“Are we teaching for our past or for their future?” This is the question that California high school educator, Bill Lombard, once asked me. It is one I have stopped and asked myself again and again ever since. We have spent time over the past year looking at an article by Sarah Wiggins titled “What is STEM and why should I teach it?” In the article, Ms. Wiggins listed her top ten reasons for making STEM instruction the foundation for your math and science curriculum.
"STEM requires students to actively engage"
I learned early in my career – through the process of many failed lesson plans – that students must be doing something or they are not learning. Learning is not a passive endeavor or a spectator sport. If a student’s primary task was sitting and listening to me, I was asking for trouble. A bored mind is a dangerous mind.
A half century ago, we could teach content and know that we were preparing students for better employment opportunities. The more content they mastered, the better chance they stood of getting a good job. To some degree, businesses were looking to hire those who knew the most.
Today that has changed. Information is readily available, and business wants to hire people who can think and solve problems. As teachers we have long understood that it is not enough to simply present content. We have to create students capable of high-level thinking.
For the past few months, we have been exploring the ten best reasons to incorporate S.T.E.M. instruction into our schools. This series is based on an article by Sarah Wiggins titled “What is STEM and why should I teach it?” Ms. Wiggins’ seventh reason is that S.T.E.M. makes failure a learning opportunity. This is the number one reason why I like to teach S.T.E.M.
In the past, I taught a unit of study and then gave students a culminating test. Whether they passed or failed, the state standards and the clock mandated that I move on. Hopefully, most of the passengers were still on the train, but even with the best of my efforts, I lost a few in the process.
Are we putting our students at a disadvantage by educating them in desks? Here is what I mean by that question. Recently I had the opportunity to do some educational work at Lava Beds National Monument in the high desert of California. It was part of a class I was taking through Colorado University on “place-based education.” The course explored the idea of educating students on-site. They are literally located in the place they are studying.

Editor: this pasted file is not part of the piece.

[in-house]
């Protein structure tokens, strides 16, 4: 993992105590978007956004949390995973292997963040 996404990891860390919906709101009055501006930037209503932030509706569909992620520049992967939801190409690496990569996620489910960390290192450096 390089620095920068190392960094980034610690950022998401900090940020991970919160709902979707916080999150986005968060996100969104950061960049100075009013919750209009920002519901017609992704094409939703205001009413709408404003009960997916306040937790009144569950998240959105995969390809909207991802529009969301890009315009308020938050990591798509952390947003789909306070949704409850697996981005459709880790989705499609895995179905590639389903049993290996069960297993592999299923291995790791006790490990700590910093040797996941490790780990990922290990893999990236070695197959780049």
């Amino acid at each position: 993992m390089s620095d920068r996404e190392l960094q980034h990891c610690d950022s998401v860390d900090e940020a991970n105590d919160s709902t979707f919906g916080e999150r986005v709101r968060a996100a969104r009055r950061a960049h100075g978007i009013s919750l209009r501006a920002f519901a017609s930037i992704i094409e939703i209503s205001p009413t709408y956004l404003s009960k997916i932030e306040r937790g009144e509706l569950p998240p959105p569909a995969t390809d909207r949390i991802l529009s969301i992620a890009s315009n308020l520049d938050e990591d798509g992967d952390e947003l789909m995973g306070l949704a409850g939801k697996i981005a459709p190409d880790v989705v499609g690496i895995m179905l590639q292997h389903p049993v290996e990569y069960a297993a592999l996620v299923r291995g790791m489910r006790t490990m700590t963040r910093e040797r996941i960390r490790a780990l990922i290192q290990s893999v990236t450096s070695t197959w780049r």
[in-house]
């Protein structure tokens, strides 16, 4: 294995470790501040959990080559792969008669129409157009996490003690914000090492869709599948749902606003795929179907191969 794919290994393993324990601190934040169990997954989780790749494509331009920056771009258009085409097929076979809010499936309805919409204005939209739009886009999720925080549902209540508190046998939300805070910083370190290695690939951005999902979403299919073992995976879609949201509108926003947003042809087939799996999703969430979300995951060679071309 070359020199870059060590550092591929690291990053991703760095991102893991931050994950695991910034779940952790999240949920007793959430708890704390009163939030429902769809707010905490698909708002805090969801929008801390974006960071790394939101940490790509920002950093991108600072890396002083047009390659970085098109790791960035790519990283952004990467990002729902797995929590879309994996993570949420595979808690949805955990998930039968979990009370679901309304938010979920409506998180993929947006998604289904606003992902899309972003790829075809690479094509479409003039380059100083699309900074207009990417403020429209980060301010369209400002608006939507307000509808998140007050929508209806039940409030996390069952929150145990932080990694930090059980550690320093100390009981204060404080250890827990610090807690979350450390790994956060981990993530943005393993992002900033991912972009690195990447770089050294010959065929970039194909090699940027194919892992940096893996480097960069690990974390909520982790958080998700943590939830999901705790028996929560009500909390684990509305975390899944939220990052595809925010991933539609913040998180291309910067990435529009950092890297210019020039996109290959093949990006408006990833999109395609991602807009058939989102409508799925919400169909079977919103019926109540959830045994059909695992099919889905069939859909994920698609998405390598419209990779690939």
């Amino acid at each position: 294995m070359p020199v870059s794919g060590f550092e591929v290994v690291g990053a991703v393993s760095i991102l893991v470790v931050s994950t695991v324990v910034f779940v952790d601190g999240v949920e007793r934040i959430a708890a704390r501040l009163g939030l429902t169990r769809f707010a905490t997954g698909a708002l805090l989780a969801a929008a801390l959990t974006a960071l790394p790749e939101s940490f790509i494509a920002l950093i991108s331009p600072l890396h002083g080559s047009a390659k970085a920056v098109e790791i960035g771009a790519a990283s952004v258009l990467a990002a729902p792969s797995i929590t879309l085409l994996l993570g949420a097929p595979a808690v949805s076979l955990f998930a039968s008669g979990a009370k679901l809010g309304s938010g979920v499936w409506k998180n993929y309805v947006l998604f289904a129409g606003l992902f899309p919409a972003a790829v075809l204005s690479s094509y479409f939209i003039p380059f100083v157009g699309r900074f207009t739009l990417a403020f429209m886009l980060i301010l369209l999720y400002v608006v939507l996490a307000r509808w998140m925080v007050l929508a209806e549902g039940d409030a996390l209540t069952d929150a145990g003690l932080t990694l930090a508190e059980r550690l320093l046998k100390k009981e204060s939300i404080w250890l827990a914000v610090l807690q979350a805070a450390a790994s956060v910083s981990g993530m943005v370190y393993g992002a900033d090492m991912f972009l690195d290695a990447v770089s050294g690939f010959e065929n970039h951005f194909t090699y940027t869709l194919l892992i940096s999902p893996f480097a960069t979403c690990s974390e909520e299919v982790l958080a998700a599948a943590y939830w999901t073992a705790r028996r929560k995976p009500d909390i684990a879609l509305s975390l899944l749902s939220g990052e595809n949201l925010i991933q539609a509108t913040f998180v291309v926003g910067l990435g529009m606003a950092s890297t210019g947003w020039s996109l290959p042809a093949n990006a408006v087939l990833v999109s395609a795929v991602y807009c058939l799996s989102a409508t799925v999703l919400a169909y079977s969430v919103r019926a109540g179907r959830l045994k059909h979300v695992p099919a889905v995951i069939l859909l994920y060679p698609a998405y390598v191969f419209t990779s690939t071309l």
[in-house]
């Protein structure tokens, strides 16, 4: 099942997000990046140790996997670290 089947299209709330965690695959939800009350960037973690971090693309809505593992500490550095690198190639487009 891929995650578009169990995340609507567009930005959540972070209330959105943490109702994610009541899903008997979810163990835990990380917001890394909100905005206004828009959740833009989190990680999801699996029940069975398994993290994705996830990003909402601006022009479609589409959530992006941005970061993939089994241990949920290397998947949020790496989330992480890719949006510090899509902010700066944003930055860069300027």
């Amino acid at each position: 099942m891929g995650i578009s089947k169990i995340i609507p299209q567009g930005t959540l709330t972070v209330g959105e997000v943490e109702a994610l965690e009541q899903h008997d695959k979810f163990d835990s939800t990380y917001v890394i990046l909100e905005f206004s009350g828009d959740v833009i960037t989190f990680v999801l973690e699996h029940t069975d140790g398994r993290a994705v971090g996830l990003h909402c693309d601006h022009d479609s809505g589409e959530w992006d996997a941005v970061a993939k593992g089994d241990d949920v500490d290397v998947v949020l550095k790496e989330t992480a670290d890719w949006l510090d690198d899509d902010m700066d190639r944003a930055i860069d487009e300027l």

How do we foster creativity in our students, and why is it important? Stephan Turnipseed, president of Lego Education, North America, says it best: “Creativity is at the foundation of innovation and is vital for our country's growth and development. Creativity fuels all areas of our country's economy and prosperity.”
Imagine teaching 64 students from 2nd grade through high school level in one room. That would be the ultimate challenge for differentiated instruction. However, that is what I faced every Friday in my science class this year.
We have been looking at Sarah Wiggin’s article, “What is S.T.E.M. and why should I teach it?” in which she lists ten reasons to teach S.T.E.M. This article addresses her fourth point: S.T.E.M. promotes cooperative learning.
Our students finished their year by visiting a university. I found an empty classroom and asked them to enter and take a seat. The room seated 175 students in an elevated theater setting. At the front was a low stage with a demonstration table. They saw by the periodic table on one wall that this was a chemistry class, but not one like ours back at school.
I asked them if they thought the professor would come to your desk if you needed help. They realized that it was logistically impossible. “So how would you get help?” I asked.
Recently I challenged the students in my S.T.E.M. class to build a vehicle powered by a mousetrap (two for $1 at the Dollar Store). I love seeing the student groups engage so deeply in the process that I could have left the room and I believe they would have just kept working. But something surprised me even more. Two students came into class that week with vehicles they had built at home. They had told their families about the project, and with the help of their dads had tried to improve upon their classroom designs. One of the students was a boy who
Many have asked me during the course of my 35 years in education whether students are ore difficult now compared to when I was in school hundreds of years ago. I typically reply that children are children, and they are not that different than they were in previous years. However, there is one area in which I see students struggling to a greater degree today.
Brad Fulton is an award winning teacher and nationally recognized provider of professional development with over three decades of experience in education.
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